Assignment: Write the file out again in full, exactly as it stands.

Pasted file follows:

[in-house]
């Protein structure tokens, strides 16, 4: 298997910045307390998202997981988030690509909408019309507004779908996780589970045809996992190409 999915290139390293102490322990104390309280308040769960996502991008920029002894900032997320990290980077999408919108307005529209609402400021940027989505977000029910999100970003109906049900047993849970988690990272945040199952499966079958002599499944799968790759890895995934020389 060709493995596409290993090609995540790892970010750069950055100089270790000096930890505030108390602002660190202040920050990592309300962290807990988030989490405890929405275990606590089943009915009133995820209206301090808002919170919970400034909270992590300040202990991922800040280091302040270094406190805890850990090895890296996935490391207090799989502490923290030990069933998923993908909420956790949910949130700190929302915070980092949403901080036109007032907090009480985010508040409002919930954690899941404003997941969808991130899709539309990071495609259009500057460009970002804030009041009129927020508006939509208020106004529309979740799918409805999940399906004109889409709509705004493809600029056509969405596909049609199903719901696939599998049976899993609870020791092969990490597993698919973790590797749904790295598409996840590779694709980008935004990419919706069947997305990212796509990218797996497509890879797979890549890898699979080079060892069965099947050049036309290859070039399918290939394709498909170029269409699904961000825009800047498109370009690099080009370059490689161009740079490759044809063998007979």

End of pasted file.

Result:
[in-house]
């Protein structure tokens, strides 16, 4: 298997910045307390998202997981988030690509909408019309507004779908996780589970045809996992190409 999915290139390293102490322990104390309280308040769960996502991008920029002894900032997320990290980077999408919108307005529209609402400021940027989505977000029910999100970003109906049900047993849970988690990272945040199952499966079958002599499944799968790759890895995934020389 060709493995596409290993090609995540790892970010750069950055100089270790000096930890505030108390602002660190202040920050990592309300962290807990988030989490405890929405275990606590089943009915009133995820209206301090808002919170919970400034909270992590300040202990991922800040280091302040270094406190805890850990090895890296996935490391207090799989502490923290030990069933998923993908909420956790949910949130700190929302915070980092949403901080036109007032907090009480985010508040409002919930954690899941404003997941969808991130899709539309990071495609259009500057460009970002804030009041009129927020508006939509208020106004529309979740799918409805999940399906004109889409709509705004493809600029056509969405596909049609199903719901696939599998049976899993609870020791092969990490597993698919973790590797749904790295598409996840590779694709980008935004990419919706069947997305990212796509990218797996497509890879797979890549890898699979080079060892069965099947050049036309290859070039399918290939394709498909170029269409699904961000825009800047498109370009690099080009370059490689161009740079490759044809063998007979």